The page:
Preparing for Transportation

After IP addressing is added, the packet is passed to the network access layer for generation of the data onto the media, as shown in the figure. In order for this to occur, the network access layer must first prepare the packet for transmission by placing it into a frame with a header and trailer. This frame includes the host physical address of the source, as well as the physical address of the next hop on the path to the final destination. This is equivalent to the Layer 2, or data link layer, functionality of the OSI model. Layer 2 is concerned with the delivery of messages on a single local network. The Layer 2 address is unique on the local network and represents the address of the end device on the physical media. In a LAN using Ethernet, this address is called the Media Access Control (MAC) address. Once the network access layer has prepared the frame with source and destination addresses, it then encodes the frame into bits, and then into electrical pulses or flashes of light that are sent across the network media.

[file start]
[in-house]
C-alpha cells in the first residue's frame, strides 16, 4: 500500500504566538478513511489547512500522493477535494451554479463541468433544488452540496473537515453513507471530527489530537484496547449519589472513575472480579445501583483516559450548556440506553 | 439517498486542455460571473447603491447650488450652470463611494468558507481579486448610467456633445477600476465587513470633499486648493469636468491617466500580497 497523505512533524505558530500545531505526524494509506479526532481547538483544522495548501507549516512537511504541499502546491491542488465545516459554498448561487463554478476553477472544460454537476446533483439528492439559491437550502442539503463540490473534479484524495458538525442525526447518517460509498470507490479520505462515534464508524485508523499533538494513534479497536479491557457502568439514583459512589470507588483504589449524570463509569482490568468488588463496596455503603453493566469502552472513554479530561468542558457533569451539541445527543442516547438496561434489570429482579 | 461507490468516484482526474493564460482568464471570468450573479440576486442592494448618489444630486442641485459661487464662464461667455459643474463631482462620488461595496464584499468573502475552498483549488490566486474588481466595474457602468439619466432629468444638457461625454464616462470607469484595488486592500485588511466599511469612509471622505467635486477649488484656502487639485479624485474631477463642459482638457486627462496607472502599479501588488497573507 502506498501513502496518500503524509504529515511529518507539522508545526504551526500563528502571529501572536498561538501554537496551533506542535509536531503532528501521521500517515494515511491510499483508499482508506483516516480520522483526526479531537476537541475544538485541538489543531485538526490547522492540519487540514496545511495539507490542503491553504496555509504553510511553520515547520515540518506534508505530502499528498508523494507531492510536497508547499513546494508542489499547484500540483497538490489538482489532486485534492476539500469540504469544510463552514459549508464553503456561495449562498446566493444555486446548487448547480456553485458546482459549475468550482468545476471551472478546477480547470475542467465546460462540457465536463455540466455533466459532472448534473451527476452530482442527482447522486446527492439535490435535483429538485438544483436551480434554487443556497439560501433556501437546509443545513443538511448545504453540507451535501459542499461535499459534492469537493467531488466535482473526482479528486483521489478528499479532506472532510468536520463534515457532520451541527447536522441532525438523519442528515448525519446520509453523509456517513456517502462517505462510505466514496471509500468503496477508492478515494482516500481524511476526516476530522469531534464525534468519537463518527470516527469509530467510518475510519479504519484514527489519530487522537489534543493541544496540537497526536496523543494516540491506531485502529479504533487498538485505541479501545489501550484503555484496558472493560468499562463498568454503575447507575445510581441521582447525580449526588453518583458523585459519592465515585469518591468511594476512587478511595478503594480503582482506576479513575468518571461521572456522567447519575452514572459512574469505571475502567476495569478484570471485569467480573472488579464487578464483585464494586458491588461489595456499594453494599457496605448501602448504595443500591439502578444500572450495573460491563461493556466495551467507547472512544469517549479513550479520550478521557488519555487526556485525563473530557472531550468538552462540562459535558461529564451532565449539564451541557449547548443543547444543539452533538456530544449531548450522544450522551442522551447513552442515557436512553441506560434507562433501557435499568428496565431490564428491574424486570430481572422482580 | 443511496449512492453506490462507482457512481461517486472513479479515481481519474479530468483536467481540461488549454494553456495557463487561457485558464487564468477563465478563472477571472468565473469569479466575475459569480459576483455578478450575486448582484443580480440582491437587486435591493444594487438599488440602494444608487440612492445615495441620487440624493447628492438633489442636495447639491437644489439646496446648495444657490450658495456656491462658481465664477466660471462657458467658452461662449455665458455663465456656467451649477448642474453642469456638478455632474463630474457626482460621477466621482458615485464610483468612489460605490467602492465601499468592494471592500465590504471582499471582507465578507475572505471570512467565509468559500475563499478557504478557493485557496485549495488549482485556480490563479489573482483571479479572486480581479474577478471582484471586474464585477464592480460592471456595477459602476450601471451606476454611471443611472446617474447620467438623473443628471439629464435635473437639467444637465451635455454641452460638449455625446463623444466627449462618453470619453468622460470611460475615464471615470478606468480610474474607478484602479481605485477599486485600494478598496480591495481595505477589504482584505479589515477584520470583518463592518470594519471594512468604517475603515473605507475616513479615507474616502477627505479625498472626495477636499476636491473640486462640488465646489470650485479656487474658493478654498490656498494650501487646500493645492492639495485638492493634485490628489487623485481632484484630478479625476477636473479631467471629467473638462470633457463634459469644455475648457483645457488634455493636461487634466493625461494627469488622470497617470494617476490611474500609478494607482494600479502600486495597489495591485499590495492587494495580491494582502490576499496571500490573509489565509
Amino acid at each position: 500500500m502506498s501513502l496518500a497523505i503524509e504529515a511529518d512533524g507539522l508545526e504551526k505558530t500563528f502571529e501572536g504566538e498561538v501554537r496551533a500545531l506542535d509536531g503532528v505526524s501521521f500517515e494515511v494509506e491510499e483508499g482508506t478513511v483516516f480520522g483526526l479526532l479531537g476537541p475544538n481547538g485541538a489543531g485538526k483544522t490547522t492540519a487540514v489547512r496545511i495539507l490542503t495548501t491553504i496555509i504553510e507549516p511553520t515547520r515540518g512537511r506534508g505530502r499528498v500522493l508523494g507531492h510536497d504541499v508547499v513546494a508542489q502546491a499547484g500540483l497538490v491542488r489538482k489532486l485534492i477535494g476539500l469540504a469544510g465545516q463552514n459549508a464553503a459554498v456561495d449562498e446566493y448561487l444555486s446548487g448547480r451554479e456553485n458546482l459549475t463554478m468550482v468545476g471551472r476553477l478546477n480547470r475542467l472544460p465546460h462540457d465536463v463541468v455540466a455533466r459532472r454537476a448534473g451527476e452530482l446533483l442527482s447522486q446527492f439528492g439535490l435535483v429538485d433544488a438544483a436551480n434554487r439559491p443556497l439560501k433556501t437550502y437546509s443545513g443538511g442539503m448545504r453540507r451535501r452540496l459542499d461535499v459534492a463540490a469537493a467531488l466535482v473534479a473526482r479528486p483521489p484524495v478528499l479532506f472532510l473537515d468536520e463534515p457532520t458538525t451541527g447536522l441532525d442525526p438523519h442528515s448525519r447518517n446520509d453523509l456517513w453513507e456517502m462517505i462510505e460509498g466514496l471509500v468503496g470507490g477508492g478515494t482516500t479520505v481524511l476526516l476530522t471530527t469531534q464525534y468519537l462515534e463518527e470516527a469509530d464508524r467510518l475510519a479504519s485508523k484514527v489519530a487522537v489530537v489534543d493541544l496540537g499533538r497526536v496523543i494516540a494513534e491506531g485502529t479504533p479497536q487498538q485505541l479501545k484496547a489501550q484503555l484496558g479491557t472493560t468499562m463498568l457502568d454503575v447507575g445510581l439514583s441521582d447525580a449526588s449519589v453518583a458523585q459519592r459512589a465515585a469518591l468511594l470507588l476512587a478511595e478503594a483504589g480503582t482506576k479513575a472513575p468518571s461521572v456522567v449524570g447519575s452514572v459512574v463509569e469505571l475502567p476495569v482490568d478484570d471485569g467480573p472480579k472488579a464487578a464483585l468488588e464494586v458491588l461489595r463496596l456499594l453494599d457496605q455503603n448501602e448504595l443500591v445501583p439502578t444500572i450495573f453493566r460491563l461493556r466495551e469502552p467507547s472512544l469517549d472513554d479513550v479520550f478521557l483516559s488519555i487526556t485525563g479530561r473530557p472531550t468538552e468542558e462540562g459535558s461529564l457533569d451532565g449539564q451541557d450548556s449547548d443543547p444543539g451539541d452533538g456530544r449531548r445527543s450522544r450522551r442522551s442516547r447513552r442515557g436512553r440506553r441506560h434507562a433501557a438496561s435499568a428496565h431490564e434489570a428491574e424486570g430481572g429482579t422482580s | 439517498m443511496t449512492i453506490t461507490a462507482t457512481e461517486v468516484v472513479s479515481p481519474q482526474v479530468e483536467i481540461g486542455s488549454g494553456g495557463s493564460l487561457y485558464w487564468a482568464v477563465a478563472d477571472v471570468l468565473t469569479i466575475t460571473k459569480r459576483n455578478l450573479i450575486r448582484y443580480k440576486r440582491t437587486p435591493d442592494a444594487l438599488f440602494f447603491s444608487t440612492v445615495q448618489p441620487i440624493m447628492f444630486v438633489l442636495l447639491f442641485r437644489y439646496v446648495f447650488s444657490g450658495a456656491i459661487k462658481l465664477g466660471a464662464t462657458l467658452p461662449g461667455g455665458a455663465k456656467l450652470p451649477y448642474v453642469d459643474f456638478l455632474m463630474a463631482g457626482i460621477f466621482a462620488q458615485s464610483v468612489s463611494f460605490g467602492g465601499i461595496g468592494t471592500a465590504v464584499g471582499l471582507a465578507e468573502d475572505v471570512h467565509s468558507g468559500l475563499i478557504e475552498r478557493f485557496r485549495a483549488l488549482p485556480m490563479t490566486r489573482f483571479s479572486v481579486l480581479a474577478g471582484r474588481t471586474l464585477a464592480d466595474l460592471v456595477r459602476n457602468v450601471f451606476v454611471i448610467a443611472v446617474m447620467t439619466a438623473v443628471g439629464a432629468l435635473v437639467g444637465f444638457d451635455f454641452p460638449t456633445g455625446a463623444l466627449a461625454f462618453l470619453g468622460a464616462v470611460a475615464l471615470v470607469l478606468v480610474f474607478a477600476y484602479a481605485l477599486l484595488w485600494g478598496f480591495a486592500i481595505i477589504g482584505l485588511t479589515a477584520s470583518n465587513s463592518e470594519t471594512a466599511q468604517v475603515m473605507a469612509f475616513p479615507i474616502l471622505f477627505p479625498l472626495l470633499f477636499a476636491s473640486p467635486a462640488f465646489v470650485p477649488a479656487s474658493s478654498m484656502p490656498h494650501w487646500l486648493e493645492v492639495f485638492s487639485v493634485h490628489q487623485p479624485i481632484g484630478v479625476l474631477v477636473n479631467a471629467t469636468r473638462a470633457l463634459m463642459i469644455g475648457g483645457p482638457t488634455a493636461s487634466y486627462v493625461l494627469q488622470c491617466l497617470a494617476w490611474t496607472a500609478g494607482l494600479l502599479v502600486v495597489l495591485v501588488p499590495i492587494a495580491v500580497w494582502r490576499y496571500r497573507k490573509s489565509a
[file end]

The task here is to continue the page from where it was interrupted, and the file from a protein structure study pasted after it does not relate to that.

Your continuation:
Transporting the Data

The data is transported through the internetwork, which consists of media and any intermediate devices. As the encapsulated message is transmitted across the network it may travel across several different media and network types. The network access layer specifies the techniques for getting the frame on and off each medium, otherwise known as the media access control method.

If the destination host is in the same network as the source host, the packet is delivered between the two hosts on the local media without the need for a router. However, if the destination host and source host are not in the same network, the packet may be carried across many networks, on many different media types, and through many routers. As it passes along the network, the information contained within the frame is not altered.

At the boundary of each local network, an intermediate network device, usually a router, de-encapsulate the frame to read the destination host address contained in the header of the packet. Routers use the network identifier portion of this address to determine which path to use to reach the destination host. Once the path is determined, the router encapsulates the packet in a new frame and sends it to the next hop on its way toward the destination end device